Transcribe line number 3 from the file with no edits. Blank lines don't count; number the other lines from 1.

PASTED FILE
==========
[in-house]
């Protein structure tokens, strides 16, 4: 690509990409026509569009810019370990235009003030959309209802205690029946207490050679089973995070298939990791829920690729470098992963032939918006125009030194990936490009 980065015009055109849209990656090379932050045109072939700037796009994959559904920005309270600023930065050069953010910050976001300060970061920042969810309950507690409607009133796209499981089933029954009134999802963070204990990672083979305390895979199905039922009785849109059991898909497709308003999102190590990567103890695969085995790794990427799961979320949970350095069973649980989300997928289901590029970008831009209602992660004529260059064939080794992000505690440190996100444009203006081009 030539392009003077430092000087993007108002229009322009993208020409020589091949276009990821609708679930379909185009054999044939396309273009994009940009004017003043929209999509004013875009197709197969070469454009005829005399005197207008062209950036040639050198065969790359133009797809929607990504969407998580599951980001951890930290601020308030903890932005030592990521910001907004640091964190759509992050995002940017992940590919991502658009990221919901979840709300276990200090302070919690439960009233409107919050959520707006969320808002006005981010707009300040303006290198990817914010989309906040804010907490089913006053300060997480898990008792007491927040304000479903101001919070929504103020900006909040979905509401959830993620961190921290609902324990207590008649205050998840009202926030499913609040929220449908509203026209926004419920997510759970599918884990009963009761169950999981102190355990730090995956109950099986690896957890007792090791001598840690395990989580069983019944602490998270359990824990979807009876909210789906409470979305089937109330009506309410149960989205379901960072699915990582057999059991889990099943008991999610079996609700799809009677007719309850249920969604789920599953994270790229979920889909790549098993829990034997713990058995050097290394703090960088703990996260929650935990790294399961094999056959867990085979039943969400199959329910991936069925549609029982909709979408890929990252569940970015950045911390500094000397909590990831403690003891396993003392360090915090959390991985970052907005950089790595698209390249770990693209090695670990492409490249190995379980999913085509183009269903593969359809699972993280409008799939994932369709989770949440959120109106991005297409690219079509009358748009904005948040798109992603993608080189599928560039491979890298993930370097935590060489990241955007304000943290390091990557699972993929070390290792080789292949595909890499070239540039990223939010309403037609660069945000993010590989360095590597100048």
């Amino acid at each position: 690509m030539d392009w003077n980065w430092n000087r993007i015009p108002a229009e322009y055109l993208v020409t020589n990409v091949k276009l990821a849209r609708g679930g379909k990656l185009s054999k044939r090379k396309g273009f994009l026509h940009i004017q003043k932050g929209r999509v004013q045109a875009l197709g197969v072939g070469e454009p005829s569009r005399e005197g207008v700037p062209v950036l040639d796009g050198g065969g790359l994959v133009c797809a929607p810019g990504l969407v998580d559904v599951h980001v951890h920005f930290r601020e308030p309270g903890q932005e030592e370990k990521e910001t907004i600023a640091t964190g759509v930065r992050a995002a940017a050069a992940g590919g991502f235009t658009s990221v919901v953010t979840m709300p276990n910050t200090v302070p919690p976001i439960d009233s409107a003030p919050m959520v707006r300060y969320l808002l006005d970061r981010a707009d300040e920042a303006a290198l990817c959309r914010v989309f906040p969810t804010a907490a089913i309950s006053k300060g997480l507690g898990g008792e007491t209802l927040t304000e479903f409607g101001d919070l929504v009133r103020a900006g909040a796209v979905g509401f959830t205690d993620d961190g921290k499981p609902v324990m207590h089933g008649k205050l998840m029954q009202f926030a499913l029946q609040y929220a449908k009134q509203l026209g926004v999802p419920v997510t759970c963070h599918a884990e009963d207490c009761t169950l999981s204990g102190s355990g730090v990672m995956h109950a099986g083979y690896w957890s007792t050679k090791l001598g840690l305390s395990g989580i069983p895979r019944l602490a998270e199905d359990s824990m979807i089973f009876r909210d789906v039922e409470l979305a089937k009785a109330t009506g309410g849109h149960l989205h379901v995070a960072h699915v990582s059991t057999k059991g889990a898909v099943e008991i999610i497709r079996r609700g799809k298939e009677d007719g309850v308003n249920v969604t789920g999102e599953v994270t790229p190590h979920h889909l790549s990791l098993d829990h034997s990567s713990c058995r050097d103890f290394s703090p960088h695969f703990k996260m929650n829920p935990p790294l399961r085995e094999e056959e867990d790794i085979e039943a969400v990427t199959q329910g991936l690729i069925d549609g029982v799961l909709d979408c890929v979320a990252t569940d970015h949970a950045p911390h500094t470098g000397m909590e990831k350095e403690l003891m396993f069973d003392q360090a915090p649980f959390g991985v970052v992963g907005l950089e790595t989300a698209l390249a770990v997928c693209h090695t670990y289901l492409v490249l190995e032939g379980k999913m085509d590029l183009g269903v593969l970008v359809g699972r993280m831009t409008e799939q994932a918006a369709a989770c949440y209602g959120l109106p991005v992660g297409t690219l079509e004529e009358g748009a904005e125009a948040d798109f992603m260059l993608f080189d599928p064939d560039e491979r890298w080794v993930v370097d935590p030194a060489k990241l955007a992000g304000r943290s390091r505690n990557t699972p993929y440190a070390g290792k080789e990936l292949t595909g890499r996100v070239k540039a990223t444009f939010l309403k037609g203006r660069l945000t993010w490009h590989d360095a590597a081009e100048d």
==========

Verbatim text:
């Amino acid at each position: 690509m030539d392009w003077n980065w430092n000087r993007i015009p108002a229009e322009y055109l993208v020409t020589n990409v091949k276009l990821a849209r609708g679930g379909k990656l185009s054999k044939r090379k396309g273009f994009l026509h940009i004017q003043k932050g929209r999509v004013q045109a875009l197709g197969v072939g070469e454009p005829s569009r005399e005197g207008v700037p062209v950036l040639d796009g050198g065969g790359l994959v133009c797809a929607p810019g990504l969407v998580d559904v599951h980001v951890h920005f930290r601020e308030p309270g903890q932005e030592e370990k990521e910001t907004i600023a640091t964190g759509v930065r992050a995002a940017a050069a992940g590919g991502f235009t658009s990221v919901v953010t979840m709300p276990n910050t200090v302070p919690p976001i439960d009233s409107a003030p919050m959520v707006r300060y969320l808002l006005d970061r981010a707009d300040e920042a303006a290198l990817c959309r914010v989309f906040p969810t804010a907490a089913i309950s006053k300060g997480l507690g898990g008792e007491t209802l927040t304000e479903f409607g101001d919070l929504v009133r103020a900006g909040a796209v979905g509401f959830t205690d993620d961190g921290k499981p609902v324990m207590h089933g008649k205050l998840m029954q009202f926030a499913l029946q609040y929220a449908k009134q509203l026209g926004v999802p419920v997510t759970c963070h599918a884990e009963d207490c009761t169950l999981s204990g102190s355990g730090v990672m995956h109950a099986g083979y690896w957890s007792t050679k090791l001598g840690l305390s395990g989580i069983p895979r019944l602490a998270e199905d359990s824990m979807i089973f009876r909210d789906v039922e409470l979305a089937k009785a109330t009506g309410g849109h149960l989205h379901v995070a960072h699915v990582s059991t057999k059991g889990a898909v099943e008991i999610i497709r079996r609700g799809k298939e009677d007719g309850v308003n249920v969604t789920g999102e599953v994270t790229p190590h979920h889909l790549s990791l098993d829990h034997s990567s713990c058995r050097d103890f290394s703090p960088h695969f703990k996260m929650n829920p935990p790294l399961r085995e094999e056959e867990d790794i085979e039943a969400v990427t199959q329910g991936l690729i069925d549609g029982v799961l909709d979408c890929v979320a990252t569940d970015h949970a950045p911390h500094t470098g000397m909590e990831k350095e403690l003891m396993f069973d003392q360090a915090p649980f959390g991985v970052v992963g907005l950089e790595t989300a698209l390249a770990v997928c693209h090695t670990y289901l492409v490249l190995e032939g379980k999913m085509d590029l183009g269903v593969l970008v359809g699972r993280m831009t409008e799939q994932a918006a369709a989770c949440y209602g959120l109106p991005v992660g297409t690219l079509e004529e009358g748009a904005e125009a948040d798109f992603m260059l993608f080189d599928p064939d560039e491979r890298w080794v993930v370097d935590p030194a060489k990241l955007a992000g304000r943290s390091r505690n990557t699972p993929y440190a070390g290792k080789e990936l292949t595909g890499r996100v070239k540039a990223t444009f939010l309403k037609g203006r660069l945000t993010w490009h590989d360095a590597a081009e100048d």